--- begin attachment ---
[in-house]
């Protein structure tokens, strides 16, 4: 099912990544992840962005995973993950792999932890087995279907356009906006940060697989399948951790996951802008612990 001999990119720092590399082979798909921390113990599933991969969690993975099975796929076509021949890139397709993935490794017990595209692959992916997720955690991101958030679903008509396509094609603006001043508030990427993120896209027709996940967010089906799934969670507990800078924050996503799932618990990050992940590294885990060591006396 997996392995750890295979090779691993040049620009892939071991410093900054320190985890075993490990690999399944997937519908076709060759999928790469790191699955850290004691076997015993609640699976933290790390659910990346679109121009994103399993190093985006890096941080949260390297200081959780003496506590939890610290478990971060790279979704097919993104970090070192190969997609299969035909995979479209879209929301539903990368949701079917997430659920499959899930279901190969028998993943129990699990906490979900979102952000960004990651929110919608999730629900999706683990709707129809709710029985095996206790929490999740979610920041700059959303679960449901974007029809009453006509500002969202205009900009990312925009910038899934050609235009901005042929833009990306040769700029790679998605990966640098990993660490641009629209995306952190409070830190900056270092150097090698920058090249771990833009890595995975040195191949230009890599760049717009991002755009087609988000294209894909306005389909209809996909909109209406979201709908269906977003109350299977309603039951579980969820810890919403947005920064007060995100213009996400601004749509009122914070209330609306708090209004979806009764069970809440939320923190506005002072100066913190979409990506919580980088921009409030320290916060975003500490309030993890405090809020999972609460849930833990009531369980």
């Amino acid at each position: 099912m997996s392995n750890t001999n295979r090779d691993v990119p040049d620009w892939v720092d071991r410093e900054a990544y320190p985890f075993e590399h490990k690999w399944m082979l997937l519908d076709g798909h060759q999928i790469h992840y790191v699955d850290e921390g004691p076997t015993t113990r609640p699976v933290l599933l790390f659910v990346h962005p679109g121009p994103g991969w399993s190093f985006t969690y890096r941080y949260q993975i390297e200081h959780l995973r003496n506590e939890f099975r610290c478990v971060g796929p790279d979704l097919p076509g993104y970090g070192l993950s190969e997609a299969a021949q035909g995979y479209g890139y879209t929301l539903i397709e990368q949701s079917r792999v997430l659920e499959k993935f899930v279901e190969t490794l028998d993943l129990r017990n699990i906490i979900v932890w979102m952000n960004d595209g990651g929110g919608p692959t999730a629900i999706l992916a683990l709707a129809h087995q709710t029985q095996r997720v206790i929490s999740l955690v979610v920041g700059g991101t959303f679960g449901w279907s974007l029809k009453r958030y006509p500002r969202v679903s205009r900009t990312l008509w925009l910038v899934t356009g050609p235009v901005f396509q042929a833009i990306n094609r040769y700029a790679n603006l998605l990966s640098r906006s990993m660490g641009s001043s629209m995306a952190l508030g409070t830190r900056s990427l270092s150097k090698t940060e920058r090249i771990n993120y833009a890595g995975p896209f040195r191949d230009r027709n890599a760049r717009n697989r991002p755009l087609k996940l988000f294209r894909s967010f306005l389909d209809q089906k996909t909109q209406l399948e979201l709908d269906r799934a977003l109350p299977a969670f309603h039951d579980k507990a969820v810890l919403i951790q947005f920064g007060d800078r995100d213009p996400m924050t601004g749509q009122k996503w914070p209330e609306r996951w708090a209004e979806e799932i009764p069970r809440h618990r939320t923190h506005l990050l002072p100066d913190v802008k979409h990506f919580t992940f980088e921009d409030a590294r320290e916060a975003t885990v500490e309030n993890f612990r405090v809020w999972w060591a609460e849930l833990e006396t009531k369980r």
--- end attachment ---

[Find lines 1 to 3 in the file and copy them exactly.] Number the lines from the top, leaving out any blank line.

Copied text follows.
[in-house]
């Protein structure tokens, strides 16, 4: 099912990544992840962005995973993950792999932890087995279907356009906006940060697989399948951790996951802008612990 001999990119720092590399082979798909921390113990599933991969969690993975099975796929076509021949890139397709993935490794017990595209692959992916997720955690991101958030679903008509396509094609603006001043508030990427993120896209027709996940967010089906799934969670507990800078924050996503799932618990990050992940590294885990060591006396 997996392995750890295979090779691993040049620009892939071991410093900054320190985890075993490990690999399944997937519908076709060759999928790469790191699955850290004691076997015993609640699976933290790390659910990346679109121009994103399993190093985006890096941080949260390297200081959780003496506590939890610290478990971060790279979704097919993104970090070192190969997609299969035909995979479209879209929301539903990368949701079917997430659920499959899930279901190969028998993943129990699990906490979900979102952000960004990651929110919608999730629900999706683990709707129809709710029985095996206790929490999740979610920041700059959303679960449901974007029809009453006509500002969202205009900009990312925009910038899934050609235009901005042929833009990306040769700029790679998605990966640098990993660490641009629209995306952190409070830190900056270092150097090698920058090249771990833009890595995975040195191949230009890599760049717009991002755009087609988000294209894909306005389909209809996909909109209406979201709908269906977003109350299977309603039951579980969820810890919403947005920064007060995100213009996400601004749509009122914070209330609306708090209004979806009764069970809440939320923190506005002072100066913190979409990506919580980088921009409030320290916060975003500490309030993890405090809020999972609460849930833990009531369980």
């Amino acid at each position: 099912m997996s392995n750890t001999n295979r090779d691993v990119p040049d620009w892939v720092d071991r410093e900054a990544y320190p985890f075993e590399h490990k690999w399944m082979l997937l519908d076709g798909h060759q999928i790469h992840y790191v699955d850290e921390g004691p076997t015993t113990r609640p699976v933290l599933l790390f659910v990346h962005p679109g121009p994103g991969w399993s190093f985006t969690y890096r941080y949260q993975i390297e200081h959780l995973r003496n506590e939890f099975r610290c478990v971060g796929p790279d979704l097919p076509g993104y970090g070192l993950s190969e997609a299969a021949q035909g995979y479209g890139y879209t929301l539903i397709e990368q949701s079917r792999v997430l659920e499959k993935f899930v279901e190969t490794l028998d993943l129990r017990n699990i906490i979900v932890w979102m952000n960004d595209g990651g929110g919608p692959t999730a629900i999706l992916a683990l709707a129809h087995q709710t029985q095996r997720v206790i929490s999740l955690v979610v920041g700059g991101t959303f679960g449901w279907s974007l029809k009453r958030y006509p500002r969202v679903s205009r900009t990312l008509w925009l910038v899934t356009g050609p235009v901005f396509q042929a833009i990306n094609r040769y700029a790679n603006l998605l990966s640098r906006s990993m660490g641009s001043s629209m995306a952190l508030g409070t830190r900056s990427l270092s150097k090698t940060e920058r090249i771990n993120y833009a890595g995975p896209f040195r191949d230009r027709n890599a760049r717009n697989r991002p755009l087609k996940l988000f294209r894909s967010f306005l389909d209809q089906k996909t909109q209406l399948e979201l709908d269906r799934a977003l109350p299977a969670f309603h039951d579980k507990a969820v810890l919403i951790q947005f920064g007060d800078r995100d213009p996400m924050t601004g749509q009122k996503w914070p209330e609306r996951w708090a209004e979806e799932i009764p069970r809440h618990r939320t923190h506005l990050l002072p100066d913190v802008k979409h990506f919580t992940f980088e921009d409030a590294r320290e916060a975003t885990v500490e309030n993890f612990r405090v809020w999972w060591a609460e849930l833990e006396t009531k369980r």